This editorial was published by the Pittsburgh Post-Gazette Editorial Board.
In the days preceding President Joe Biden’s release of his $1 trillion American Families Plan, Sen. Sherrod Brown, D-Ohio, and several of his Democratic colleagues lobbied for it to include a provision he has been introducing and reintroducing for years — the option to buy into Medicare at age 50.
The efforts were for naught. So far.
Instead, the Biden administration has proposed extending the health insurance tax benefits that were approved as part of the last coronavirus relief measure. And though his campaign messaging had supported expansion of Medicare to scoop in people as young as 60, that proposal was absent from the $1 trillion plan.
Nonetheless, there seems to be momentum building for, at the least, incremental change. The proposition warrants serious consideration.
Brown has been touting the idea for years as a way to expand access to the popular federal health insurance program that now is available for people 65 and older.
In a political universe where some resist almost any measures that would expand government-run health insurance while others push full throttle for universal government health care, the debate needs more proposals for pragmatic steps forward -- proposals that include plans for dealing with impacts.
Medicare buy-in at a younger age appears to have broad, popular support. A 2019 Kaiser Family Foundation poll shows 85% of Democrats and 69% of Republicans favor lowering the Medicare age to as young as 50.
Mr. Brown has described the proposal as a step toward universal coverage — one that would help those approaching retirement who find it difficult to afford health insurance or out-of-pocket medical expenses.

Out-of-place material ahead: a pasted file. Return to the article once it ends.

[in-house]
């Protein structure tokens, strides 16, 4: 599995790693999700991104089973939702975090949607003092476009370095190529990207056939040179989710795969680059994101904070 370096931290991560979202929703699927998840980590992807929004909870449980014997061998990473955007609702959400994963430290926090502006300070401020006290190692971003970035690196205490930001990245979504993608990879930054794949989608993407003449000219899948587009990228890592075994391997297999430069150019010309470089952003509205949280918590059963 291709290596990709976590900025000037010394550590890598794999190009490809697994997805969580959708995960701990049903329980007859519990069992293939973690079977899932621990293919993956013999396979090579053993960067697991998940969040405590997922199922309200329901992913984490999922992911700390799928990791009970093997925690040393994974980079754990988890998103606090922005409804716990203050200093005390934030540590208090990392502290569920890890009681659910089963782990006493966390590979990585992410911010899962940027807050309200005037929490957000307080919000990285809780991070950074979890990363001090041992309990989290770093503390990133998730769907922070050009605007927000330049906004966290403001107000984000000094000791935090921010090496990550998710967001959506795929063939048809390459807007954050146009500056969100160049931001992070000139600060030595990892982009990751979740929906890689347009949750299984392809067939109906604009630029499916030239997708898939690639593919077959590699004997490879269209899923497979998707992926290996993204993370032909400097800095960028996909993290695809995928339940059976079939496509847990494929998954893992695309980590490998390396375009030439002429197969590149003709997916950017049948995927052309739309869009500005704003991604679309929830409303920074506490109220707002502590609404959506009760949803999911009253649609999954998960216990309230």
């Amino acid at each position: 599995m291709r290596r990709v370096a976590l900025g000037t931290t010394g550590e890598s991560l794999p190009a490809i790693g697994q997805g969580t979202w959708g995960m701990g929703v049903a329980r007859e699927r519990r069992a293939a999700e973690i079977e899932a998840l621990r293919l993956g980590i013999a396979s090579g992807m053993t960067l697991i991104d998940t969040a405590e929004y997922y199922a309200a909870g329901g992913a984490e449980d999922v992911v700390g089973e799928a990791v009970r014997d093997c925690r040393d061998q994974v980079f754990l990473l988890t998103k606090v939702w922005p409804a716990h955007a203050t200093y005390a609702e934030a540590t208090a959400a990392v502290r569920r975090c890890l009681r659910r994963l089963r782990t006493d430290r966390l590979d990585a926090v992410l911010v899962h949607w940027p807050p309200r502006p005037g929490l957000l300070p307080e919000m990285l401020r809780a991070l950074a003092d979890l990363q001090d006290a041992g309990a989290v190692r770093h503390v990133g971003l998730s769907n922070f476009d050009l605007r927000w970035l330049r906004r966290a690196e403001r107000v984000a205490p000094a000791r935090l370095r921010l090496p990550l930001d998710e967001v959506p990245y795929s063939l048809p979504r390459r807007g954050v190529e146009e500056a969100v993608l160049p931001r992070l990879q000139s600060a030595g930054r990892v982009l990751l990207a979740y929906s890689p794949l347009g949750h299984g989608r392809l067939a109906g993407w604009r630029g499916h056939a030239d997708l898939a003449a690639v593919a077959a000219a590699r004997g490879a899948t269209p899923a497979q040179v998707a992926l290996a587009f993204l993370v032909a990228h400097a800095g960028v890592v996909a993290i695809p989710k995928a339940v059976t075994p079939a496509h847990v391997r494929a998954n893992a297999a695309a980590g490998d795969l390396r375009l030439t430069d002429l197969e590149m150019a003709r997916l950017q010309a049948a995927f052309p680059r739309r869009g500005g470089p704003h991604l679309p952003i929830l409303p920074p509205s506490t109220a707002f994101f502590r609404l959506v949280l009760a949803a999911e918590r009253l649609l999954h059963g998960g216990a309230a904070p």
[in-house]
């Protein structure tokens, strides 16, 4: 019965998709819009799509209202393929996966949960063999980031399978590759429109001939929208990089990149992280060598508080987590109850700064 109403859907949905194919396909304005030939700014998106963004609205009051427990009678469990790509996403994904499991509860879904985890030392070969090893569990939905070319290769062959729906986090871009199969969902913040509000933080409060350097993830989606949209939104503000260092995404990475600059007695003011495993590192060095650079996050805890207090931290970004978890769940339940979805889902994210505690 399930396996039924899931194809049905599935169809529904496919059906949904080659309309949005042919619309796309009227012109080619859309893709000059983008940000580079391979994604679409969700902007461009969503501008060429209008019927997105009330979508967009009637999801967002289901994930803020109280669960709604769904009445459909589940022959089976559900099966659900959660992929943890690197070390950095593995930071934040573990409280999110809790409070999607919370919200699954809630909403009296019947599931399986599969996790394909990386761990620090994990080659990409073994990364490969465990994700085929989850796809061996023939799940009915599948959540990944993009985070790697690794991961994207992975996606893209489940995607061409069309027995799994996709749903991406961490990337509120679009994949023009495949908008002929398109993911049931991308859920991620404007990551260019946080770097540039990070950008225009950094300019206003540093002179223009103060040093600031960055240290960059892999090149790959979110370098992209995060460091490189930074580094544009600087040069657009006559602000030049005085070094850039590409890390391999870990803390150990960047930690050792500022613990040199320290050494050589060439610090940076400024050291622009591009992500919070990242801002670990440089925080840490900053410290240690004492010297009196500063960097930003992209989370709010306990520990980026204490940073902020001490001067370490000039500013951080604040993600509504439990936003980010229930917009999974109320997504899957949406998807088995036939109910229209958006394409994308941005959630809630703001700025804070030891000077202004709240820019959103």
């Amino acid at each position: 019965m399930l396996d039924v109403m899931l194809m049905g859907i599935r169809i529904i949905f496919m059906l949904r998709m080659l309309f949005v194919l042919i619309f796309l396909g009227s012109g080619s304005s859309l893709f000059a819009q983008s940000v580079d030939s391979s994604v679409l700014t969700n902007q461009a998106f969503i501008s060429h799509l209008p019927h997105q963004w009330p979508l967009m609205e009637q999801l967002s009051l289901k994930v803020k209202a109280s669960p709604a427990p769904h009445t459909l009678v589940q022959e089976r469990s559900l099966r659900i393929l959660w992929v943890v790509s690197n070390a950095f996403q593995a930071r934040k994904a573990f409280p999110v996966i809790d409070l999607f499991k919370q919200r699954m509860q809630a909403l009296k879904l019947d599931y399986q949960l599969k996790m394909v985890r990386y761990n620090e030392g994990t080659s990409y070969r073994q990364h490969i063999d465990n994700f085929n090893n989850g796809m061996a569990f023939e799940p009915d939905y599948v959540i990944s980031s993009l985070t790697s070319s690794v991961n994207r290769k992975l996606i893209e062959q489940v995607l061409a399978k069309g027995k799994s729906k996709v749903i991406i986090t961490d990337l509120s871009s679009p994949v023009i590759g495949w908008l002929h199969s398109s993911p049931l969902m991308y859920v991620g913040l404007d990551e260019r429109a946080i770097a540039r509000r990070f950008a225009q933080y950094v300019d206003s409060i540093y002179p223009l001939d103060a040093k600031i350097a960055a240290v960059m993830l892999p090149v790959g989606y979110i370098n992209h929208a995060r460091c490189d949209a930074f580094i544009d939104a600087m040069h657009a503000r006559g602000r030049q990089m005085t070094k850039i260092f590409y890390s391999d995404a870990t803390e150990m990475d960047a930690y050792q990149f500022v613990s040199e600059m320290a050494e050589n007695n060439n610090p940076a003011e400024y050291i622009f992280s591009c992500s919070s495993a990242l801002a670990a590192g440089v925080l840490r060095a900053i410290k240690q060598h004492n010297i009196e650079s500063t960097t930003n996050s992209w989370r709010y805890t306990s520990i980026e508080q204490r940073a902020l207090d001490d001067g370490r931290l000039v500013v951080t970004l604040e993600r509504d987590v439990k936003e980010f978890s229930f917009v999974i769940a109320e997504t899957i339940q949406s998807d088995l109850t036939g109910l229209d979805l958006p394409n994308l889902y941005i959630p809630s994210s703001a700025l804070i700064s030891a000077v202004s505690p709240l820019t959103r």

Giving people in the 50-64 age bracket the option of participating in the Medicare program would take the most expensive people out of the private insurance markets, which could drive down overall costs. It also would benefit people forced into an early retirement or late-career people who would like to retire or who need to retire for health and family reasons but who stay on the job just for the insurance benefits.
Allowing 50- to 64-year-olds into Medicare is not the cure for all that is wrong with health care and it does pose some challenges. Current estimates are that the Medicare Hospital Insurance Trust Fund, which funds the Medicare Part A hospital insurance, could become insolvent by 2024. It will be critical for Congress to address this issue before adding a new age group to the program.
For practical reasons — both economic and political — the solutions for American health insurance and health care are likely to be incremental. Lowering the age for Medicare eligibility is one incremental idea that moves the discussion in the right direction.
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